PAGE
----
In a ruling which underlines that bankruptcy is not a private matter that can be kept from the public gaze, a newspaper has been granted permission to view and report the contents of the court file in respect of a property developer who is said to have run up debts of €1.5 billion in the Irish property meltdown.
Once one of the richest men in Ireland, the developer was the focus of a Sunday Times of Ireland investigation into so called ‘bankruptcy tourism’. Brought low by the collapse of the Irish economy, he successfully presented his own bankruptcy petition to the High Court in London in 2012. The newspaper sought permission to inspect and report the lengthy witness statement and other documents that accompanied the petition which was granted on the basis that the developer had his ‘centre of main interest’ in England and Wales.
Granting the newspaper the relief sought, the Chief Bankruptcy Registrar accepted that it was engaged in serious journalism on a matter of public interest, was not simply embarking on a ‘fishing expedition’ in search of a sensational exclusive story and that the principle of open justice prevailed.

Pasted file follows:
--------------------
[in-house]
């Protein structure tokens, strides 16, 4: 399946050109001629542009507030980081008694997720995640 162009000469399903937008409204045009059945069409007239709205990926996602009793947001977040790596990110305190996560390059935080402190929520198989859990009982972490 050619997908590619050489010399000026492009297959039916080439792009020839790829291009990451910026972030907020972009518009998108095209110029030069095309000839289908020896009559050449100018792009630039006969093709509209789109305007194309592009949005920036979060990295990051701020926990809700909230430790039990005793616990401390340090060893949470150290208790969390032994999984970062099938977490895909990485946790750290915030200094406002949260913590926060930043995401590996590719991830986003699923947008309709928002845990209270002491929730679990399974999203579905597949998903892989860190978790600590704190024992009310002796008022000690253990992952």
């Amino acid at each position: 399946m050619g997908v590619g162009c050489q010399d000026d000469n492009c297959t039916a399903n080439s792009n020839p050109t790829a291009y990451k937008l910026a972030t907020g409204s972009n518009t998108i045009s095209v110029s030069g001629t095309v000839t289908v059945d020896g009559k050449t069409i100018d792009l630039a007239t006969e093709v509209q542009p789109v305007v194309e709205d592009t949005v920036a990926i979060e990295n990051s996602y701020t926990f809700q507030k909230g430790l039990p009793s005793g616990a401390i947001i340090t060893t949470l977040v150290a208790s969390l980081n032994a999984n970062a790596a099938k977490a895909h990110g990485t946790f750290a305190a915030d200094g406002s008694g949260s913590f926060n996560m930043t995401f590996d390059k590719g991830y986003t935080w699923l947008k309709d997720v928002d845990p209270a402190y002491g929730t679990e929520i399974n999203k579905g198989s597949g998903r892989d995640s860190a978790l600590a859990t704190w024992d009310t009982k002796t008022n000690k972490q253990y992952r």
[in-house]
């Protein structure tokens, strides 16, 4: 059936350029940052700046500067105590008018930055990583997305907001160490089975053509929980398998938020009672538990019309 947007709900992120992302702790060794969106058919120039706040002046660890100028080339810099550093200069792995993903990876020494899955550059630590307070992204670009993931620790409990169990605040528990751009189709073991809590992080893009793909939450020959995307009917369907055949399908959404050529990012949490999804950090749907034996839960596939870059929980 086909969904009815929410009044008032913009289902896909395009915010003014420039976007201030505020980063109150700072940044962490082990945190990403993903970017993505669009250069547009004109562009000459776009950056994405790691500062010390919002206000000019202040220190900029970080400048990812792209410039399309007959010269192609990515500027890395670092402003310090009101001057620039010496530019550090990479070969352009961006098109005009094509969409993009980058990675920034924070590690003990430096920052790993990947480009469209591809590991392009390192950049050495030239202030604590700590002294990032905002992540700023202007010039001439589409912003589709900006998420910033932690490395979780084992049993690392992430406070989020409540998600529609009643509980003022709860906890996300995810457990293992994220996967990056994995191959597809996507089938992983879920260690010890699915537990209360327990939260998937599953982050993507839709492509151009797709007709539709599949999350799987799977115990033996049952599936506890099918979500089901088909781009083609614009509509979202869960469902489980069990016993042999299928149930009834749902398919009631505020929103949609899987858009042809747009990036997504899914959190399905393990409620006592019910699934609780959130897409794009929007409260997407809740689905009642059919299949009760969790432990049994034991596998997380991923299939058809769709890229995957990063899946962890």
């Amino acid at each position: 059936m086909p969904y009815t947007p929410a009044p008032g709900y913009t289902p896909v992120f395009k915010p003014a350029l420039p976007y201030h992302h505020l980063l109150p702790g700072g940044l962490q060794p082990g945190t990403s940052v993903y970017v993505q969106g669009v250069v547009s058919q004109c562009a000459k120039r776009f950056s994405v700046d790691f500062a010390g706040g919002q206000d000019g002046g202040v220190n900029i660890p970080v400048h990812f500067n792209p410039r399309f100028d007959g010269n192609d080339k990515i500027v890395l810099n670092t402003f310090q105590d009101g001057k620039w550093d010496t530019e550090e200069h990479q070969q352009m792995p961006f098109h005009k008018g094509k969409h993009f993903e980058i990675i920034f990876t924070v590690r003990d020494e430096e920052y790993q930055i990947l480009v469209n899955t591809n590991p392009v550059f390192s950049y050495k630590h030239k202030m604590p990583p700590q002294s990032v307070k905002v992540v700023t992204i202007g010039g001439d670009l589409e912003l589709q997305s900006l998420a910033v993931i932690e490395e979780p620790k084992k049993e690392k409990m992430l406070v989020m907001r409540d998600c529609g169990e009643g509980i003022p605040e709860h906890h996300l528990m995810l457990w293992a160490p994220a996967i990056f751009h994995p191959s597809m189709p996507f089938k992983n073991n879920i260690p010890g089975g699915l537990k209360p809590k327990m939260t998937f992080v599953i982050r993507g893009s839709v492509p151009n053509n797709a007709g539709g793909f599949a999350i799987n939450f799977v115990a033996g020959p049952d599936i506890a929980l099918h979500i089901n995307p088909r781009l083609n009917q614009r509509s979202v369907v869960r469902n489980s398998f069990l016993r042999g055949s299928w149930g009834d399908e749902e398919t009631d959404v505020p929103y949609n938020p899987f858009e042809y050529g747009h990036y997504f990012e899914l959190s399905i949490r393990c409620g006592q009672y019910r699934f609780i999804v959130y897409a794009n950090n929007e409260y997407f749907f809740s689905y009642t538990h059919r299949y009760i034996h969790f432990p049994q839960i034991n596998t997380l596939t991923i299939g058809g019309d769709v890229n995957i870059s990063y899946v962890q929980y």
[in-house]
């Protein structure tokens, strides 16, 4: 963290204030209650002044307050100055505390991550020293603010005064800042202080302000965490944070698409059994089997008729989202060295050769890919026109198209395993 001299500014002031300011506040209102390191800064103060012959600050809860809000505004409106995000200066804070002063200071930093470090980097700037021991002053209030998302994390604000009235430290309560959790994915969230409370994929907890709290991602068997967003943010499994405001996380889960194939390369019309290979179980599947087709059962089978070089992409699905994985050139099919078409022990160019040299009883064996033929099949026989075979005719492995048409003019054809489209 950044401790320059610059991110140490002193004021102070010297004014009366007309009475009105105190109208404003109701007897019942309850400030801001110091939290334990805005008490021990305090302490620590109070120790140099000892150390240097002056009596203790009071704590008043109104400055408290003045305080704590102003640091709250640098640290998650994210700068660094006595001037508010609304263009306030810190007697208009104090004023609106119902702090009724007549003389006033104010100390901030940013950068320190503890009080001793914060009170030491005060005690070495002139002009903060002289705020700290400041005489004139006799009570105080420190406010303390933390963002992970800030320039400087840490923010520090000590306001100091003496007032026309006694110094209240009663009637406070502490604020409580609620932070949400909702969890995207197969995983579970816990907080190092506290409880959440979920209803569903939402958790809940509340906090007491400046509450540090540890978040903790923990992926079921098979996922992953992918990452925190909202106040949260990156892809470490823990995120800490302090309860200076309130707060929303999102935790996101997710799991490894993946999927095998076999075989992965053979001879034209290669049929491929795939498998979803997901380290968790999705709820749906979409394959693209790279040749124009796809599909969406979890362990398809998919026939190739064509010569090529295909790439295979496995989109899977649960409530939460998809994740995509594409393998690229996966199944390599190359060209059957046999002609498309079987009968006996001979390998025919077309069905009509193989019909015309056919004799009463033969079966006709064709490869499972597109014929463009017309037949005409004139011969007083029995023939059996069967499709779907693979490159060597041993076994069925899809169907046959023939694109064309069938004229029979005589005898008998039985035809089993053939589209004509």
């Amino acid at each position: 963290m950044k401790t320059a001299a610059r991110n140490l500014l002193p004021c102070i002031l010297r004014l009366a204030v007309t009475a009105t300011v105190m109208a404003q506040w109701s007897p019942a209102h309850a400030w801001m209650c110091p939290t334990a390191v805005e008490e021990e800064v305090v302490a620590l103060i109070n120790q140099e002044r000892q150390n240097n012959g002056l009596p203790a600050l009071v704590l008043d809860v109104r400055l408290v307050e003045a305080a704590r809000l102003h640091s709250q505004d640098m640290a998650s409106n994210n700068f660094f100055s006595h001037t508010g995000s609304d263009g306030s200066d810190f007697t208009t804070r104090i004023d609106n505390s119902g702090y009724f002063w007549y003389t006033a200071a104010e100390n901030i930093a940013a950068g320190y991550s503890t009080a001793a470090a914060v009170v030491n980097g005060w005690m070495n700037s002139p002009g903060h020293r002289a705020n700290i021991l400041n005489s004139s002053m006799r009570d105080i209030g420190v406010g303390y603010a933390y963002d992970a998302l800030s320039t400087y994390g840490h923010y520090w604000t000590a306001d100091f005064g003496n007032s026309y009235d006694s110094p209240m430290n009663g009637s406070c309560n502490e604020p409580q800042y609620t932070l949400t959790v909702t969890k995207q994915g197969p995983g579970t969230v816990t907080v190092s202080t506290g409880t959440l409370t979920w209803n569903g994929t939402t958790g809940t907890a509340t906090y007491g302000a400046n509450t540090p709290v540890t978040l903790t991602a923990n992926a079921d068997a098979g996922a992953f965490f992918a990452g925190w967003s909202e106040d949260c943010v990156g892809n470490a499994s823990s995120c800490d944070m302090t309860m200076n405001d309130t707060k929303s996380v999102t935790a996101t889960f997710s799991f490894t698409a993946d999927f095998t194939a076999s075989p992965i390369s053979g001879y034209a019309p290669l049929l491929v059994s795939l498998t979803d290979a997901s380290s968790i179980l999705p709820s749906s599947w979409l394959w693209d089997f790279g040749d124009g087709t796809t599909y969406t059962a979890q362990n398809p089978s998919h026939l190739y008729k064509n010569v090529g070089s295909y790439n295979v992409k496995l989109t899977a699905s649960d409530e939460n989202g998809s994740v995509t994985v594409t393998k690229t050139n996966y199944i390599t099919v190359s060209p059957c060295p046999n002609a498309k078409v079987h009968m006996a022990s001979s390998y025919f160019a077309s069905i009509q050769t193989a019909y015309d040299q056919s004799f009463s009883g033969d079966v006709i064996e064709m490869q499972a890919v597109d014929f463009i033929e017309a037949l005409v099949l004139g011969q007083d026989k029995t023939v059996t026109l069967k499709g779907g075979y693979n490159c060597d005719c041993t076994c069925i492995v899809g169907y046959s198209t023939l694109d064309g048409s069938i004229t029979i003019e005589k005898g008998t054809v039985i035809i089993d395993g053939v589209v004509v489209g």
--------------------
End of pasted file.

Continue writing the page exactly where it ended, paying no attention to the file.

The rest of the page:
He expressed sympathy for the developer, who had argued that he ‘deserved a respite’, that press interest in his affairs ‘could only be prurient’ and that the issue of bankruptcy tourism had already been exhaustively aired in the media. However, the Registrar noted that the ‘default position’ was that court proceedings should be conducted in public and that it was for the developer to show that a departure from ordinary principles of open justice was justified.
He concluded: “The bankruptcy tourism question remains very much alive and is a legitimate matter of public interest in this country, in Ireland, in Germany and Europe generally. The number of cases this court hears, to say nothing of those heard in other courts, attests to that. The reasons put forward by (the developer) do not, in my view, warrant a departure from the presumption in favour of access to the court file”.
The newspaper gave an undertaking that, in reporting the contents of the file, it would respect the developer’s privacy and would not stray into matters personal to him and his family.